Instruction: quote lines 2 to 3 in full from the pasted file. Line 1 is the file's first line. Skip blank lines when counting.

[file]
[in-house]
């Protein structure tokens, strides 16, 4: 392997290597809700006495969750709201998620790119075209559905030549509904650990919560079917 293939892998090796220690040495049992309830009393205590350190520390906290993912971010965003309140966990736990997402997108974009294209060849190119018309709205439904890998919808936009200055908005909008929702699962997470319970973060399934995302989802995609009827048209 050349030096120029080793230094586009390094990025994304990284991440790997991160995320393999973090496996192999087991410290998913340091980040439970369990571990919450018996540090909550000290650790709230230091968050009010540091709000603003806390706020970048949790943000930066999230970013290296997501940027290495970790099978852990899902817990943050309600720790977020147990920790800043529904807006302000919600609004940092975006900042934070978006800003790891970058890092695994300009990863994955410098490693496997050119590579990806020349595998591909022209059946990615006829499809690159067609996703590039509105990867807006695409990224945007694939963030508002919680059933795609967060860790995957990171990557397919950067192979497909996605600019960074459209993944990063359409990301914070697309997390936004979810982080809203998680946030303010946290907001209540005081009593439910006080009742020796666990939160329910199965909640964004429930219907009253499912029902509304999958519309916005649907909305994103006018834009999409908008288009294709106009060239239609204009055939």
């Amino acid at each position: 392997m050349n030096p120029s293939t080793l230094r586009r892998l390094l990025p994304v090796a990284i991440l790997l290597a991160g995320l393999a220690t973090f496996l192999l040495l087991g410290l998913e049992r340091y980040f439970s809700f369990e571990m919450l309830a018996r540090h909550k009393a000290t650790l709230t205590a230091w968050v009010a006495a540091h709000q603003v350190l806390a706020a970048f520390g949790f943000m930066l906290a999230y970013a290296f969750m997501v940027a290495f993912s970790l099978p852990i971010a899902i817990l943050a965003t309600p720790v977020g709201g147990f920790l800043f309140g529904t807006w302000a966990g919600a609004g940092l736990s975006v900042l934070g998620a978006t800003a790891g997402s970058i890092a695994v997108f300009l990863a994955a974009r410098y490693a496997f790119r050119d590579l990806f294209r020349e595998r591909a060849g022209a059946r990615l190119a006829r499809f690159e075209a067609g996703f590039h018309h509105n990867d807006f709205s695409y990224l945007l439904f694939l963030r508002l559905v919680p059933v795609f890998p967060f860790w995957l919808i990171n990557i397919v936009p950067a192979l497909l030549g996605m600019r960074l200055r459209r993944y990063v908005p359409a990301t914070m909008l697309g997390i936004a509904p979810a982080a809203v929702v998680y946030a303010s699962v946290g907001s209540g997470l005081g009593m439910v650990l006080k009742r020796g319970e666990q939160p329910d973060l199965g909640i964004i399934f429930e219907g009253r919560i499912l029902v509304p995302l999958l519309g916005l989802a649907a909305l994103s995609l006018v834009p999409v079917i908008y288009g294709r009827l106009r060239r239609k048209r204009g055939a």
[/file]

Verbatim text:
């Protein structure tokens, strides 16, 4: 392997290597809700006495969750709201998620790119075209559905030549509904650990919560079917 293939892998090796220690040495049992309830009393205590350190520390906290993912971010965003309140966990736990997402997108974009294209060849190119018309709205439904890998919808936009200055908005909008929702699962997470319970973060399934995302989802995609009827048209 050349030096120029080793230094586009390094990025994304990284991440790997991160995320393999973090496996192999087991410290998913340091980040439970369990571990919450018996540090909550000290650790709230230091968050009010540091709000603003806390706020970048949790943000930066999230970013290296997501940027290495970790099978852990899902817990943050309600720790977020147990920790800043529904807006302000919600609004940092975006900042934070978006800003790891970058890092695994300009990863994955410098490693496997050119590579990806020349595998591909022209059946990615006829499809690159067609996703590039509105990867807006695409990224945007694939963030508002919680059933795609967060860790995957990171990557397919950067192979497909996605600019960074459209993944990063359409990301914070697309997390936004979810982080809203998680946030303010946290907001209540005081009593439910006080009742020796666990939160329910199965909640964004429930219907009253499912029902509304999958519309916005649907909305994103006018834009999409908008288009294709106009060239239609204009055939």
């Amino acid at each position: 392997m050349n030096p120029s293939t080793l230094r586009r892998l390094l990025p994304v090796a990284i991440l790997l290597a991160g995320l393999a220690t973090f496996l192999l040495l087991g410290l998913e049992r340091y980040f439970s809700f369990e571990m919450l309830a018996r540090h909550k009393a000290t650790l709230t205590a230091w968050v009010a006495a540091h709000q603003v350190l806390a706020a970048f520390g949790f943000m930066l906290a999230y970013a290296f969750m997501v940027a290495f993912s970790l099978p852990i971010a899902i817990l943050a965003t309600p720790v977020g709201g147990f920790l800043f309140g529904t807006w302000a966990g919600a609004g940092l736990s975006v900042l934070g998620a978006t800003a790891g997402s970058i890092a695994v997108f300009l990863a994955a974009r410098y490693a496997f790119r050119d590579l990806f294209r020349e595998r591909a060849g022209a059946r990615l190119a006829r499809f690159e075209a067609g996703f590039h018309h509105n990867d807006f709205s695409y990224l945007l439904f694939l963030r508002l559905v919680p059933v795609f890998p967060f860790w995957l919808i990171n990557i397919v936009p950067a192979l497909l030549g996605m600019r960074l200055r459209r993944y990063v908005p359409a990301t914070m909008l697309g997390i936004a509904p979810a982080a809203v929702v998680y946030a303010s699962v946290g907001s209540g997470l005081g009593m439910v650990l006080k009742r020796g319970e666990q939160p329910d973060l199965g909640i964004i399934f429930e219907g009253r919560i499912l029902v509304p995302l999958l519309g916005l989802a649907a909305l994103s995609l006018v834009p999409v079917i908008y288009g294709r009827l106009r060239r239609k048209r204009g055939a």